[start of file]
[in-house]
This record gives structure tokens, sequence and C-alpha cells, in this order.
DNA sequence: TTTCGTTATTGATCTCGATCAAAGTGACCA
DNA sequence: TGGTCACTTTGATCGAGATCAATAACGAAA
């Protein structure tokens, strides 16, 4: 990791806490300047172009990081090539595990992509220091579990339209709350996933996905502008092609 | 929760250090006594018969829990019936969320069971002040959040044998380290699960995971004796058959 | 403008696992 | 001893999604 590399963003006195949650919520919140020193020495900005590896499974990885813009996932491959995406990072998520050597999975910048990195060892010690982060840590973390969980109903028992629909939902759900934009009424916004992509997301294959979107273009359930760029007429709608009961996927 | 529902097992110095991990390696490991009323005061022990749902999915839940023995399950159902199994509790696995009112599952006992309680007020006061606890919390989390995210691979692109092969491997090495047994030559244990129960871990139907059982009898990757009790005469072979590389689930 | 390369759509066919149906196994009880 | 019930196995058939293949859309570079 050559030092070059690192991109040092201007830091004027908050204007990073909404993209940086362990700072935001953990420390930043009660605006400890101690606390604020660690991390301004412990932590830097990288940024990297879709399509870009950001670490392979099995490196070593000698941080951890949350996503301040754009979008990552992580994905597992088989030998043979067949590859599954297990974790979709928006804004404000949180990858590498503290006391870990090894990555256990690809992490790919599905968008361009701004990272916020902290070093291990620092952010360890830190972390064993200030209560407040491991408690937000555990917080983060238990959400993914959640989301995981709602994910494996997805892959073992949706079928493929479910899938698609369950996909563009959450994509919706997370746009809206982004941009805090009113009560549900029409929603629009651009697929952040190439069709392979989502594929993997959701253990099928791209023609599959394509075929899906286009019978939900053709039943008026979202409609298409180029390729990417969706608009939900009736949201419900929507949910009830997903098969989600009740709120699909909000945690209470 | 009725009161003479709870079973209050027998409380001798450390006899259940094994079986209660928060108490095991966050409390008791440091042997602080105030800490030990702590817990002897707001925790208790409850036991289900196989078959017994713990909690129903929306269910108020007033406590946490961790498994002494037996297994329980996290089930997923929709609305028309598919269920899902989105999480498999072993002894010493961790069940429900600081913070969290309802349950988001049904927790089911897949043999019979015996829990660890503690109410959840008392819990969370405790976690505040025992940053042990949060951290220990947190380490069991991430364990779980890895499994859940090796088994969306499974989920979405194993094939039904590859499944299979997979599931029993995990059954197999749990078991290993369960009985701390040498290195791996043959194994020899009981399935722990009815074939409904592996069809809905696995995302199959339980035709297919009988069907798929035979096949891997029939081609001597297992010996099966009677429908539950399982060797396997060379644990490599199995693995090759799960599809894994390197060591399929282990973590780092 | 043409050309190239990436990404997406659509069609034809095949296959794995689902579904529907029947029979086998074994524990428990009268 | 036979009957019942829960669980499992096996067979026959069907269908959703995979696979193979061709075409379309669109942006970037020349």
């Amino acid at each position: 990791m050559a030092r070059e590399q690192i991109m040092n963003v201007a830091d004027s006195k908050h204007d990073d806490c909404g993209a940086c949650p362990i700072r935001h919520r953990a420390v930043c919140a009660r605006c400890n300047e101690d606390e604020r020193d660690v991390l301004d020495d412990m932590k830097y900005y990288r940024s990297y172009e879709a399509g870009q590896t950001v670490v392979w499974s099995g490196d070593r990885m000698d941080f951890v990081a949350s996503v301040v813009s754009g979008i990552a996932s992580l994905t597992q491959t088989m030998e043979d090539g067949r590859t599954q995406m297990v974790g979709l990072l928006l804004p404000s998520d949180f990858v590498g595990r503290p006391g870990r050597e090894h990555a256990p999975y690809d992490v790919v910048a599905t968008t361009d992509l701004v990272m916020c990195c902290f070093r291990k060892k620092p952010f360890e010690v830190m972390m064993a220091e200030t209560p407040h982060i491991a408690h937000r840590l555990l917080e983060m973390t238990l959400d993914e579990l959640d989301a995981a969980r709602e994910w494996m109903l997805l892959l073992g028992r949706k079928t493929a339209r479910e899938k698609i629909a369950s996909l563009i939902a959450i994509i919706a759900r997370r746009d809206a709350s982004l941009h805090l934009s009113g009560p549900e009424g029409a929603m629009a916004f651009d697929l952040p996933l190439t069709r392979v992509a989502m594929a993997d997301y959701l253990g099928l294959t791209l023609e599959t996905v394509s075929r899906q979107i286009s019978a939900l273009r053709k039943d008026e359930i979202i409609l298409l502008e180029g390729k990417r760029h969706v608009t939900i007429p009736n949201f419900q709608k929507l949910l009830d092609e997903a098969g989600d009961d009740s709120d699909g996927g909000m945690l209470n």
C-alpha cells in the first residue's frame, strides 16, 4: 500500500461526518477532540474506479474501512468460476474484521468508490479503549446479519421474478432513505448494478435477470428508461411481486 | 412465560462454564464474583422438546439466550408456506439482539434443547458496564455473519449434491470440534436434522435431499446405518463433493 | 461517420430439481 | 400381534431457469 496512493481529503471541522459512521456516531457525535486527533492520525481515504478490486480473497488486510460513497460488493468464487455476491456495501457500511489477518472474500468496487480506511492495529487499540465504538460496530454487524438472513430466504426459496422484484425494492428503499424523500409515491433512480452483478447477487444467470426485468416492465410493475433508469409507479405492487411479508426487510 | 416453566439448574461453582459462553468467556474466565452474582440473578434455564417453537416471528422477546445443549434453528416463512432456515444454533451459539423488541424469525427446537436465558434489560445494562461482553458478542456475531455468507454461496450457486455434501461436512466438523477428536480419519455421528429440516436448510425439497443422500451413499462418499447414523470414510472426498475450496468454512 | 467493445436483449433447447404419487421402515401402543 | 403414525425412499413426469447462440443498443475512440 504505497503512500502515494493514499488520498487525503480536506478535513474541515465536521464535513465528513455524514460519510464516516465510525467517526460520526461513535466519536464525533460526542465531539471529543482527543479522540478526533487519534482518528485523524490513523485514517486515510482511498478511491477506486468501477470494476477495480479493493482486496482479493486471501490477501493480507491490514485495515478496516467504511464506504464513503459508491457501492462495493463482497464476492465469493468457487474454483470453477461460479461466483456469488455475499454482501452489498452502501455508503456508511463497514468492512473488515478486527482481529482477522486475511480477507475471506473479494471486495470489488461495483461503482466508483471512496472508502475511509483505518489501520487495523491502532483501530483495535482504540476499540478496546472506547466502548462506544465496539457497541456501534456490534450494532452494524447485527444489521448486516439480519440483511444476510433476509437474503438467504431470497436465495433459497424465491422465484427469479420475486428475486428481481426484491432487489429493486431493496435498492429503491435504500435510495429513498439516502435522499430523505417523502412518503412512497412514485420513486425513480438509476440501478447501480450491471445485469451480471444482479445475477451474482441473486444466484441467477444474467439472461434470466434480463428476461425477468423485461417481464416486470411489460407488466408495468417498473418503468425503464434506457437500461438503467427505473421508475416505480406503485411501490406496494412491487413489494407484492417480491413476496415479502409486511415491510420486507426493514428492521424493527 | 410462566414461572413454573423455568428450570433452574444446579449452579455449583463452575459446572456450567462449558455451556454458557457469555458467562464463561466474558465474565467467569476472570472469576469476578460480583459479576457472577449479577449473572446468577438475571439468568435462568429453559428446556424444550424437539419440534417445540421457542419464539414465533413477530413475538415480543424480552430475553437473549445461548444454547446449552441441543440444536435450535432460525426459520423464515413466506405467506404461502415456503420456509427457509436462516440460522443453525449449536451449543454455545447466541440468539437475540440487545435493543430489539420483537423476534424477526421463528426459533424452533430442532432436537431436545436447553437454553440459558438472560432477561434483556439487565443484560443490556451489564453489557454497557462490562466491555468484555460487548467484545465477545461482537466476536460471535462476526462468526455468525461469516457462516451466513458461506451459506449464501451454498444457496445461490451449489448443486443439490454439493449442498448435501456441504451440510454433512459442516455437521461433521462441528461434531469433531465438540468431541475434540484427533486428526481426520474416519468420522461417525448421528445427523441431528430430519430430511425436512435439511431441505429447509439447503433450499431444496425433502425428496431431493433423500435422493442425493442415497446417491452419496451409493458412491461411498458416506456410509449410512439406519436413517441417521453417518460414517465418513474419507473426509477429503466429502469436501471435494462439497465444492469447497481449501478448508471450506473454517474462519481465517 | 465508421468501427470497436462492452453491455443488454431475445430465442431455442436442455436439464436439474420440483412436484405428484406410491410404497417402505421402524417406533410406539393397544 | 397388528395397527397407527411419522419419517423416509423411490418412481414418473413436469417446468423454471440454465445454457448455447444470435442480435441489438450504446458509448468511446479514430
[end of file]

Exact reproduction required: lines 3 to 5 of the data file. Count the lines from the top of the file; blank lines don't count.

DNA sequence: TTTCGTTATTGATCTCGATCAAAGTGACCA
DNA sequence: TGGTCACTTTGATCGAGATCAATAACGAAA
């Protein structure tokens, strides 16, 4: 990791806490300047172009990081090539595990992509220091579990339209709350996933996905502008092609 | 929760250090006594018969829990019936969320069971002040959040044998380290699960995971004796058959 | 403008696992 | 001893999604 590399963003006195949650919520919140020193020495900005590896499974990885813009996932491959995406990072998520050597999975910048990195060892010690982060840590973390969980109903028992629909939902759900934009009424916004992509997301294959979107273009359930760029007429709608009961996927 | 529902097992110095991990390696490991009323005061022990749902999915839940023995399950159902199994509790696995009112599952006992309680007020006061606890919390989390995210691979692109092969491997090495047994030559244990129960871990139907059982009898990757009790005469072979590389689930 | 390369759509066919149906196994009880 | 019930196995058939293949859309570079 050559030092070059690192991109040092201007830091004027908050204007990073909404993209940086362990700072935001953990420390930043009660605006400890101690606390604020660690991390301004412990932590830097990288940024990297879709399509870009950001670490392979099995490196070593000698941080951890949350996503301040754009979008990552992580994905597992088989030998043979067949590859599954297990974790979709928006804004404000949180990858590498503290006391870990090894990555256990690809992490790919599905968008361009701004990272916020902290070093291990620092952010360890830190972390064993200030209560407040491991408690937000555990917080983060238990959400993914959640989301995981709602994910494996997805892959073992949706079928493929479910899938698609369950996909563009959450994509919706997370746009809206982004941009805090009113009560549900029409929603629009651009697929952040190439069709392979989502594929993997959701253990099928791209023609599959394509075929899906286009019978939900053709039943008026979202409609298409180029390729990417969706608009939900009736949201419900929507949910009830997903098969989600009740709120699909909000945690209470 | 009725009161003479709870079973209050027998409380001798450390006899259940094994079986209660928060108490095991966050409390008791440091042997602080105030800490030990702590817990002897707001925790208790409850036991289900196989078959017994713990909690129903929306269910108020007033406590946490961790498994002494037996297994329980996290089930997923929709609305028309598919269920899902989105999480498999072993002894010493961790069940429900600081913070969290309802349950988001049904927790089911897949043999019979015996829990660890503690109410959840008392819990969370405790976690505040025992940053042990949060951290220990947190380490069991991430364990779980890895499994859940090796088994969306499974989920979405194993094939039904590859499944299979997979599931029993995990059954197999749990078991290993369960009985701390040498290195791996043959194994020899009981399935722990009815074939409904592996069809809905696995995302199959339980035709297919009988069907798929035979096949891997029939081609001597297992010996099966009677429908539950399982060797396997060379644990490599199995693995090759799960599809894994390197060591399929282990973590780092 | 043409050309190239990436990404997406659509069609034809095949296959794995689902579904529907029947029979086998074994524990428990009268 | 036979009957019942829960669980499992096996067979026959069907269908959703995979696979193979061709075409379309669109942006970037020349």